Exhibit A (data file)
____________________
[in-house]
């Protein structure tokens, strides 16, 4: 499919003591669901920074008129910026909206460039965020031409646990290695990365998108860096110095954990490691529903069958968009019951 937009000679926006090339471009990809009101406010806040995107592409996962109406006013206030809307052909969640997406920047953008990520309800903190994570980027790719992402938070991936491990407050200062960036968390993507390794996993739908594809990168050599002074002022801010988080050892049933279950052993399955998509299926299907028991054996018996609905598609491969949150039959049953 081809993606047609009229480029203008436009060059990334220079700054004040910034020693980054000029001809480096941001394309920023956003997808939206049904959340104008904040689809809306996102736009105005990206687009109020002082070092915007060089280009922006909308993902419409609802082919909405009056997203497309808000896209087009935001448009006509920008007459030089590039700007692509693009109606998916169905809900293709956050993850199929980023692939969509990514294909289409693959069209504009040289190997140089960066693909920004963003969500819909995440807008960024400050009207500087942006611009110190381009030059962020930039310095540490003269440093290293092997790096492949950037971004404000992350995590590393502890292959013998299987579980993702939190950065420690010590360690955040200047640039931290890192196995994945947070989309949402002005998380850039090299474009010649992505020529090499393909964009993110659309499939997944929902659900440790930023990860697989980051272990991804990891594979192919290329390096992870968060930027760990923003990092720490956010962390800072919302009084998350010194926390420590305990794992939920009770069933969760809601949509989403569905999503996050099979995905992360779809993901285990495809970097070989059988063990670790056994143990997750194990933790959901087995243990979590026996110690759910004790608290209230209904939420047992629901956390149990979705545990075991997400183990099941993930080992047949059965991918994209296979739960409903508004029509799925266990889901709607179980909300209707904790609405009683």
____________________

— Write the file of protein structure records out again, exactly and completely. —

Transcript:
[in-house]
């Protein structure tokens, strides 16, 4: 499919003591669901920074008129910026909206460039965020031409646990290695990365998108860096110095954990490691529903069958968009019951 937009000679926006090339471009990809009101406010806040995107592409996962109406006013206030809307052909969640997406920047953008990520309800903190994570980027790719992402938070991936491990407050200062960036968390993507390794996993739908594809990168050599002074002022801010988080050892049933279950052993399955998509299926299907028991054996018996609905598609491969949150039959049953 081809993606047609009229480029203008436009060059990334220079700054004040910034020693980054000029001809480096941001394309920023956003997808939206049904959340104008904040689809809306996102736009105005990206687009109020002082070092915007060089280009922006909308993902419409609802082919909405009056997203497309808000896209087009935001448009006509920008007459030089590039700007692509693009109606998916169905809900293709956050993850199929980023692939969509990514294909289409693959069209504009040289190997140089960066693909920004963003969500819909995440807008960024400050009207500087942006611009110190381009030059962020930039310095540490003269440093290293092997790096492949950037971004404000992350995590590393502890292959013998299987579980993702939190950065420690010590360690955040200047640039931290890192196995994945947070989309949402002005998380850039090299474009010649992505020529090499393909964009993110659309499939997944929902659900440790930023990860697989980051272990991804990891594979192919290329390096992870968060930027760990923003990092720490956010962390800072919302009084998350010194926390420590305990794992939920009770069933969760809601949509989403569905999503996050099979995905992360779809993901285990495809970097070989059988063990670790056994143990997750194990933790959901087995243990979590026996110690759910004790608290209230209904939420047992629901956390149990979705545990075991997400183990099941993930080992047949059965991918994209296979739960409903508004029509799925266990889901709607179980909300209707904790609405009683």